Yesterday, I was really moved and excited when Pastor Benny Ho shared on “New Megatrends in Missions” as part of Faith Community Church’s Missions Month.  The message was prophetic, futurist and visionary, not only because Pastor Benny was able to clearly dissect the latest trends in missions, but because he put Faith Community Church right into the frame in terms of how, as a church, we can also flow with those trends.

One of the trends he shared was that the missions movement was shifting emphasis from “the 10/40 Window” to the “4/14 Window”.  This was the first time I had heard of the 4/14 Window.

Essentially, it was referring to the age group 4 to 14 years of age.  The idea here is that it is easier for a person aged 4 to 14 to come to Christ than an older person.  Allied to that concept was that a person’s effectiveness and impact in the kingdom of God shouldn’t be limited because the person was young.

Pastor Benny shared about the 8-year old preacher, Moko, from Sulawesi Indonesia.

In an area where persecution of the church is rife, Moko’s preaching is drawing crowds. Many are giving their lives to Jesus.  As Moko conducts his rallies, he is accompanied by another 8-year old named Selfin who is anointed in the working of healings and miracles.  So whilst Moko preaches, the preaching of the Word is accompanied by signs and wonders as Selfin ministers.  As a result of their ministry, communities in Sulawesi are being transformed.

I think for too long, the church has marginalised our kids. We relegate them to classes where they can colour in pictures, watch colourful performances and earn smiley-face stickers whilst they complete worksheets.  I think God is restoring the rightful place of children in our churches and giving them a mantle for ministry that will well excel those of adults!

I think about this in the context of worship.  Years ago, I was teaching on warfare worship at my church training school.  I observed that one of the trends in worship was that we would begin to “bring in the little ones” and realise their potential.

In the classic text on warfare worship in 2 Chron 20, the chronicler notes in verse 13 that all generations participated in worship and intercession before the Lord (to which God responded by routing the enemy forces):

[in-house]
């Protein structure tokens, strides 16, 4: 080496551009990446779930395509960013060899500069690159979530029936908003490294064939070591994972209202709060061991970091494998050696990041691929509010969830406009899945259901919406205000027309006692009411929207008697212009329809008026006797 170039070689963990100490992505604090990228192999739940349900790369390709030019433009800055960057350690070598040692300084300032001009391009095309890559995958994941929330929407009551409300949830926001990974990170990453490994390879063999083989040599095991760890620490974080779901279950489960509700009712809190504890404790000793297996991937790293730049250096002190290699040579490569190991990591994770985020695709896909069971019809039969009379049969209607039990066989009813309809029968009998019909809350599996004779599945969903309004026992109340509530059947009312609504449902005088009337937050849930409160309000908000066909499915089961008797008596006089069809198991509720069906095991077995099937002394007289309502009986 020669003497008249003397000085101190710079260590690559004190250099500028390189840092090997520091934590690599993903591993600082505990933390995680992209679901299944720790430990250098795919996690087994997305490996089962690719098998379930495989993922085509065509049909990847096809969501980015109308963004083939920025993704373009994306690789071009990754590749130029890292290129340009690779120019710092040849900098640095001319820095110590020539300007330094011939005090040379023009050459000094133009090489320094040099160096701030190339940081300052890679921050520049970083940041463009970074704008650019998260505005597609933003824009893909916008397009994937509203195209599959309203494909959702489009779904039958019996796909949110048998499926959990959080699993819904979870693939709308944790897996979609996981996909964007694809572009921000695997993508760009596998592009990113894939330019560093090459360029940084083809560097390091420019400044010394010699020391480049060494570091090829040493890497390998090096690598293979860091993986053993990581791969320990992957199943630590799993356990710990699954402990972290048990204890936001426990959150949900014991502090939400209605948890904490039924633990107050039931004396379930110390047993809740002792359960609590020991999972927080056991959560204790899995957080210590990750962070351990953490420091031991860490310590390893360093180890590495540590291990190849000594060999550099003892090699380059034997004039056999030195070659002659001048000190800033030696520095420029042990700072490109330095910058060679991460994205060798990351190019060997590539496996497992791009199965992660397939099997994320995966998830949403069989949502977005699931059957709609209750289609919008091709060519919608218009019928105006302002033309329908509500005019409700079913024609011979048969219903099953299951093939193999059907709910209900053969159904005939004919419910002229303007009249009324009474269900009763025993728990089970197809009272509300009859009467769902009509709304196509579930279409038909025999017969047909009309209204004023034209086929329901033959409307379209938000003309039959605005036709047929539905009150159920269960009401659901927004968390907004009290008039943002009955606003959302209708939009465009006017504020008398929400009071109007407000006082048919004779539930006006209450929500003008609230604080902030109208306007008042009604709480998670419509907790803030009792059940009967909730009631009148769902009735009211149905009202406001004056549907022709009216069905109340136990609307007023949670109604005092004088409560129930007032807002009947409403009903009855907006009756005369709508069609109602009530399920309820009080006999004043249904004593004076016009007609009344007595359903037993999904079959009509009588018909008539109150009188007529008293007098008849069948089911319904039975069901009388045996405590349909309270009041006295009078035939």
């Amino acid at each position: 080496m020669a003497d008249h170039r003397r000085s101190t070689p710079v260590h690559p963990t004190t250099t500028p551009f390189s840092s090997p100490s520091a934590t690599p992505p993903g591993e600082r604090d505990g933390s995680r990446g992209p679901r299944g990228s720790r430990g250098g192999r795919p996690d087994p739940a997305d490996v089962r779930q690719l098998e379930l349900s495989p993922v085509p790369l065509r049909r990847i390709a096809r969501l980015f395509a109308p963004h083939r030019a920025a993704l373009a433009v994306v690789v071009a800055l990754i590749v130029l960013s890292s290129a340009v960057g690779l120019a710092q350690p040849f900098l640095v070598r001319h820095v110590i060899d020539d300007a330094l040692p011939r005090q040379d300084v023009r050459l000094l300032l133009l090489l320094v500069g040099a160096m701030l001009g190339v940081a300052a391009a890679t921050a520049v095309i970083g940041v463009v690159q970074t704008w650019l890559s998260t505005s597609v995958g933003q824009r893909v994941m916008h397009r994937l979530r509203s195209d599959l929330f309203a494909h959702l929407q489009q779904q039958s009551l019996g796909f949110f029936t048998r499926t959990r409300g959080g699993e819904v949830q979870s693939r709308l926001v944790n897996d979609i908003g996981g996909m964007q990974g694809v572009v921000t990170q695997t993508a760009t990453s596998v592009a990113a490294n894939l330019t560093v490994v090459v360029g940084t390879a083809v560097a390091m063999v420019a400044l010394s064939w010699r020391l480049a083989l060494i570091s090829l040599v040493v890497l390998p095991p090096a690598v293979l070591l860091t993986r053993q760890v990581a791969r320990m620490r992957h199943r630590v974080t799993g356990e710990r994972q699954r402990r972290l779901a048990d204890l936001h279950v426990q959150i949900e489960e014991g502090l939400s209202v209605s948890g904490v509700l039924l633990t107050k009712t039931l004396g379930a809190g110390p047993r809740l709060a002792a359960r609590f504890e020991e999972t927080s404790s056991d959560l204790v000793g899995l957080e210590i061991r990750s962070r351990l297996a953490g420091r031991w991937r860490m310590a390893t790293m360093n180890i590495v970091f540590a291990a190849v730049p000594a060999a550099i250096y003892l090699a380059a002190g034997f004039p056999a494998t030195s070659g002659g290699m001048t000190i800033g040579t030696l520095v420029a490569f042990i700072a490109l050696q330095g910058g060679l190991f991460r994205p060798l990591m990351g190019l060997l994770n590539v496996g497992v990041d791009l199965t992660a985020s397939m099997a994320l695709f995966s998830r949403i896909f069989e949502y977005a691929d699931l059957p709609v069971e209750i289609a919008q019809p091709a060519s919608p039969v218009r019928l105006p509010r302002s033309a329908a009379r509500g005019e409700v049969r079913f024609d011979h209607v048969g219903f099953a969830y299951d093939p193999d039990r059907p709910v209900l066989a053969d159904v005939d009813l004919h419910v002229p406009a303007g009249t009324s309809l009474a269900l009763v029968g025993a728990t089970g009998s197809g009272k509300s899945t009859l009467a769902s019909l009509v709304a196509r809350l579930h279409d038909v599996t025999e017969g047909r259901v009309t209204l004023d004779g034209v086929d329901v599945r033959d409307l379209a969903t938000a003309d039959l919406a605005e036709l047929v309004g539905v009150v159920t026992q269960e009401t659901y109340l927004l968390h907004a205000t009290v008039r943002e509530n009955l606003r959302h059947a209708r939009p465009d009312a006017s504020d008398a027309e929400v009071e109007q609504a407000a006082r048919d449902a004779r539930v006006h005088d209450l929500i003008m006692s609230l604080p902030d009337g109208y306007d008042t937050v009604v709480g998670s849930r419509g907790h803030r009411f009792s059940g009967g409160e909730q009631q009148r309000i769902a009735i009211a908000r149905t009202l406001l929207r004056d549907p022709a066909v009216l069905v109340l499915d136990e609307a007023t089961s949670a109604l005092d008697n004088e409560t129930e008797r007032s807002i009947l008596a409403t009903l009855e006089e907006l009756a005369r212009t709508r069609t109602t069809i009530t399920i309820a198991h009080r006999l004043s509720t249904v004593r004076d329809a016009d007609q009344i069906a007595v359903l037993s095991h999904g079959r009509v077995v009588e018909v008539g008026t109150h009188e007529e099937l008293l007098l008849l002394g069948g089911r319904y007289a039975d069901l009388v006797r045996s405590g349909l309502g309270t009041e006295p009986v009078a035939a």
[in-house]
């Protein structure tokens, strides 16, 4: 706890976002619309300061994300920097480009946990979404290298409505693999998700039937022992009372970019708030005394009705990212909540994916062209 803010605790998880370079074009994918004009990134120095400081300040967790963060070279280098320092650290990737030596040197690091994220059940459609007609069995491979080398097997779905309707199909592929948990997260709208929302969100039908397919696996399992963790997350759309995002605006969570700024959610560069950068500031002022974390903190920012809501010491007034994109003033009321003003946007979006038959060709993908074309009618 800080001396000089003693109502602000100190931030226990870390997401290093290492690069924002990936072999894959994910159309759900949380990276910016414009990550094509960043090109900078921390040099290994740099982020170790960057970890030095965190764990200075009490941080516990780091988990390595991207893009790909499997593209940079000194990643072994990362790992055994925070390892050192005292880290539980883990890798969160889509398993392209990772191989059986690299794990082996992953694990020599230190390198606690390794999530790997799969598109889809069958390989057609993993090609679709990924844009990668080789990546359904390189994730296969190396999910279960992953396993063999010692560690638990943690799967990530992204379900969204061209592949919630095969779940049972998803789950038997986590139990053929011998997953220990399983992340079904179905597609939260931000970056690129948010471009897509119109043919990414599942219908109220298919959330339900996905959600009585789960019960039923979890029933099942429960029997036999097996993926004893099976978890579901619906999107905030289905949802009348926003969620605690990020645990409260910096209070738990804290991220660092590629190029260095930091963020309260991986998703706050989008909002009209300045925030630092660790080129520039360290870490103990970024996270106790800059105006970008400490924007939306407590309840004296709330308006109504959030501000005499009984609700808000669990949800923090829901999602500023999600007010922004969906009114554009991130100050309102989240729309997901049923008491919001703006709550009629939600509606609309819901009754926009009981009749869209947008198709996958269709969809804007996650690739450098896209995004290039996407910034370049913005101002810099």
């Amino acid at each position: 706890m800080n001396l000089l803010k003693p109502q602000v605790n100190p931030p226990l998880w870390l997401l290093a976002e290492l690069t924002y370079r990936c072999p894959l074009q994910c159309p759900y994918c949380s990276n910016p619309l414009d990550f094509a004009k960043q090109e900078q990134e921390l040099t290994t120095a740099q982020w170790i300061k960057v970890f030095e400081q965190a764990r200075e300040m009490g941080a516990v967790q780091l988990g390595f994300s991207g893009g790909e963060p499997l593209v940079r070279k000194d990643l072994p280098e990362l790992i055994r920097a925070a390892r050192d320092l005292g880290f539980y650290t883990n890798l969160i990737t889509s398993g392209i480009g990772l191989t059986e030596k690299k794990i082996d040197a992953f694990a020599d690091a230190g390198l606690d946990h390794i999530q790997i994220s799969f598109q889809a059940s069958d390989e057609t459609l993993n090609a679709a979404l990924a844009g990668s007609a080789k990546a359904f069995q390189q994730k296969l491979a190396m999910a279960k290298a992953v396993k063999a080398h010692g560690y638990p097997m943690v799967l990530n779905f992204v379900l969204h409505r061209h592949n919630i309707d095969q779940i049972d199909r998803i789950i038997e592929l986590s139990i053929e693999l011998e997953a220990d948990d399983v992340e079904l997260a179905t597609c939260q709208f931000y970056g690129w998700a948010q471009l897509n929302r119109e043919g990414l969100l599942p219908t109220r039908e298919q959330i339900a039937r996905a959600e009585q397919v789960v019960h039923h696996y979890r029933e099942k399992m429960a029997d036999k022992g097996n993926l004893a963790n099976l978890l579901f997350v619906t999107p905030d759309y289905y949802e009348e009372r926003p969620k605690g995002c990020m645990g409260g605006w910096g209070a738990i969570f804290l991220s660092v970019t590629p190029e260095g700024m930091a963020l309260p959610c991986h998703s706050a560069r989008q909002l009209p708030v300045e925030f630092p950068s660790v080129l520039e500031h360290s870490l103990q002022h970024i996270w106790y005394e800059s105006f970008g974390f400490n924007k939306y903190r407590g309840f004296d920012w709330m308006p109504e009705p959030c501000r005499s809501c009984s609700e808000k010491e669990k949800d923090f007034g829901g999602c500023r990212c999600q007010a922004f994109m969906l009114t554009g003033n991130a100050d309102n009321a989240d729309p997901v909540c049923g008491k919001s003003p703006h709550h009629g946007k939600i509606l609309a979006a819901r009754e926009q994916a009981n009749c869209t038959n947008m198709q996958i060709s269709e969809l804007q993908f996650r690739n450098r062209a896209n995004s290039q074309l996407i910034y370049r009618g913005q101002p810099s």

All the men of Judah, with their wives and children and little ones, stood there before the Lord.

This makes it very clear that “little ones” participated in enforcing God’s victory.

Look at Psalm 8:2:

From the lips of children and infants you have ordained praise, because of your enemies, to silence the foe and the avenger.

And Matthew 21:14-16:

The blind and the lame came to [Jesus] at the temple, and he healed them.  But when the chief priests and the teachers of the law saw the wonderful things he did and the children shouting in the temple area, “Hosanna to the Son of David”, they were indignant.

“Do you hear what these children are saying?” they asked him.  “Yes,” replied Jesus, “have you never read ‘From the lips of children and infants you have ordained praise?’”

I can think of worse things children can do than to shout “Hosanna to the Son of David”. And yet, many churches today are like the chief priests and teachers of the law who see the children as disruptive, rather than leaders of worship (or any other ministry for that matter).

The word “ordain” means “to establish”.  My reading of this is that God has established a capacity to praise in people from a very young age. In fact, I believe that He has established the capacity not just to praise.  Jesus, as a twelve year old taught in the temple courts and astounded his hearers.  Josiah became King of Israel at the age of 8 and was a reformer of worship.  Despite his age, he was able to lead an entire nation in following after God.

I have seen footage of Indian children in an orphanage engaging together in militant intercession and travail.  I have seen pictures of children in the SuperKids Church in Malaysia laying hands on older folks and praying for healing.  And now, I have read about Moko and Selfin in Sulawesi.

I believe that the 4/14 Window is more than just a new megatrend in missions but that a revival is starting to spread around the world that will unleash a new harvest force of children whose anointing and spiritual impact will surprise us all.

 

Worship and the Marketplace Part 2

When I wrote yesterday’s post, I was led to Ezekiel’s vision of the river flowing from the temple in Ezekiel 47. As I read that passage, I had more thoughts about the connection between worship in the temple and transformation in the marketplace.